Visitors will take part in a barbecue feast, swim, boat and share stories and memories of their experiences there.

A ministry of the United Methodist churches of Eastern Washington and Northern Idaho, Twinlow draws about 500 campers and volunteers each summer.  In addition to overnight camps for second graders through high school seniors, children ages five to 12 can participate in day camp.

Many of the camp’s outdoor activities center around the lake, said Brian White, Twinlow’s director for the last four years.  Campers canoe, sail, water ski, wake board, and enjoy the water and sunshine.

For nine years, Twinlow also has offered the Pacific Northwest Cross Connection.  In addition to having fun, participants also go to nearby communities to do service work—painting a home, doing yard work, performing minor repairs and other jobs and chores to help those in need.

Emphasis is on interacting with the families to show that people have many types of needs, not just visible, physical needs, according to the camp’s website.

Besides experiencing fellowship, campers gain confidence in their ability to fix houses and take part in a life-changing and holy experience of mission outreach.  The youth service teams help families in Rathdrum, Spirit Lake, Athol, Coeur d’Alene and other communities in North Idaho.

Twinlow seeks to “create sanctuaries where people have freedom to explore faith and be in community with others,” said Brian.  It’s where individuals can “grow closer to Jesus through different programs and groups.”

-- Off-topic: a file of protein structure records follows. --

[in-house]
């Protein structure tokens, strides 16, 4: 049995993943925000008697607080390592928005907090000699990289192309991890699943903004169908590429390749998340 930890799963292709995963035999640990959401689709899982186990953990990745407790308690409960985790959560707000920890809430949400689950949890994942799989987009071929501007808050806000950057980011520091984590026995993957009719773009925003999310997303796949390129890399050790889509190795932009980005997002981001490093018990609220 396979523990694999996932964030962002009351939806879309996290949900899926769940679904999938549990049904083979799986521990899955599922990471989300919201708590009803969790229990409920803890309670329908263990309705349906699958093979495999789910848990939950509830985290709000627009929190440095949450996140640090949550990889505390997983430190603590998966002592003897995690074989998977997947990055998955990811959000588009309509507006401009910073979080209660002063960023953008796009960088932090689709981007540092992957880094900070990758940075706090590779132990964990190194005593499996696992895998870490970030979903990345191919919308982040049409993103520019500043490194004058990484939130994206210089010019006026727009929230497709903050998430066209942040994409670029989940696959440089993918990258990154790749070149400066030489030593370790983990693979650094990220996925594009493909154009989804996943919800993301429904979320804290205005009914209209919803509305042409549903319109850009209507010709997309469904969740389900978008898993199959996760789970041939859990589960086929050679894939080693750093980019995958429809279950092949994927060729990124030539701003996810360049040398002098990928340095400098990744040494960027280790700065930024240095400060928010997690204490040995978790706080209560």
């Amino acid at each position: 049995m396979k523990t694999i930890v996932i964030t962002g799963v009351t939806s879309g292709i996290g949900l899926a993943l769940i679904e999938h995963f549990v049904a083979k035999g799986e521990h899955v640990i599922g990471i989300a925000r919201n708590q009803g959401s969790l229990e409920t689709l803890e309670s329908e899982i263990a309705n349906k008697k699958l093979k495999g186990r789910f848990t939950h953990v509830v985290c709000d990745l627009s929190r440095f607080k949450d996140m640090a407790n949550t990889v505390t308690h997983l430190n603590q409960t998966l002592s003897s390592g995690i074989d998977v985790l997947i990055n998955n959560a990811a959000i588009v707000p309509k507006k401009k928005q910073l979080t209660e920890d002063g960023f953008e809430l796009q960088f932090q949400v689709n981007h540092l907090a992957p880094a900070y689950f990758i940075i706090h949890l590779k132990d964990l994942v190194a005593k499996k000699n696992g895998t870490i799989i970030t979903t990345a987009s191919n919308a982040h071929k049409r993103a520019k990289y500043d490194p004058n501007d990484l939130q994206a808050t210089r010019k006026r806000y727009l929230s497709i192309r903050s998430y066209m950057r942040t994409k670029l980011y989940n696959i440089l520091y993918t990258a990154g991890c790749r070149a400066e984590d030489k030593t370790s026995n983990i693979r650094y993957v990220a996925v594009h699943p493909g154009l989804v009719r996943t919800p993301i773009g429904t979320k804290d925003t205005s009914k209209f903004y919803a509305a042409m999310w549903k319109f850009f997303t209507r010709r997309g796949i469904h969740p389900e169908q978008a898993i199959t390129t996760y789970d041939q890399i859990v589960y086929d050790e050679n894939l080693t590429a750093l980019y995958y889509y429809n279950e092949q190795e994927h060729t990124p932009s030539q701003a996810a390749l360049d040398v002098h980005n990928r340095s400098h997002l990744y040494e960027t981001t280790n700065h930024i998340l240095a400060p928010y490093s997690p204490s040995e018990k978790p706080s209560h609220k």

For information, visit www.twinlowcamp.org or call (208) 687-1146.

Chabad Center sponsors Camp Gan Israel

Jewish youth in Spokane will be able to take part in a two-week summer camp in August through the Chabad Center of Spokane.

Rabbi Yisroel Hahn and five other volunteers will provide opportunities for children ages five to 10 to learn Hebrew and Jewish songs, do arts-and-crafts and participate in other activities to learn about their faith.

Some Jewish youth in the Inland Northwest take part in camps in western Washington and other cities, said the rabbi.  Locally, however, younger children who are not ready to stay overnight didn’t have many options.

So he and others from Chabad have planned a two-week day camp.  Volunteers from the Chabad headquarters in New York will help with the Hebrew lessons and activities.

For information, visit www.jewishspokane.com or call 443-0770.

Camp Cross welcomes new campers and groups

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Sunken canoe race at Camp Cross.

Welcoming new people and groups to the beauty of the setting of Camp Cross on 107 acres on Lake Coeur d’Alene is camp director Chase Shield’s emphasis for the 2008 season.

“We want to share our facility and our positive community of living together joyfully,” he said.

The outreach takes two forms: 1) encouraging campers through a discount to invite a friend and 2) opening the camp for other groups to use.

Chase said Camp Cross, a ministry of the Episcopal Diocese of Spokane, is offering a $30 discount for both the camper and a friend the camper invites.

“It’s easier to invite someone to camp than to church.  Here we meet people where they are without judgment or expectation.  We just want to include more people so they enrich our community.  More people makes camp more fun,” he said.  “Living the Gospel means sharing this place of peace and acceptance.”

In August, Camp Cross will host a four-day Camp No Limits for children with prosthetic limbs and their families.

“We have wheelchair basketball and the beach is full of prosthetic limbs when children go swimming,” Chase said.

Camp staff help children learn to tie shoes or put a scrunchie in their hair.

Speakers share how they have overcome their limitations.

Chase is also scheduling an Inner City Outings Camp in September, a weekend for children from West Central Spokane to enjoy archery, romping in the woods and campfires as part of this Sierra Club sponsored program.  Children will come without cost.

For information, call 624-5780 or visit www.campcross.org.

June 2008 © The Fig Tree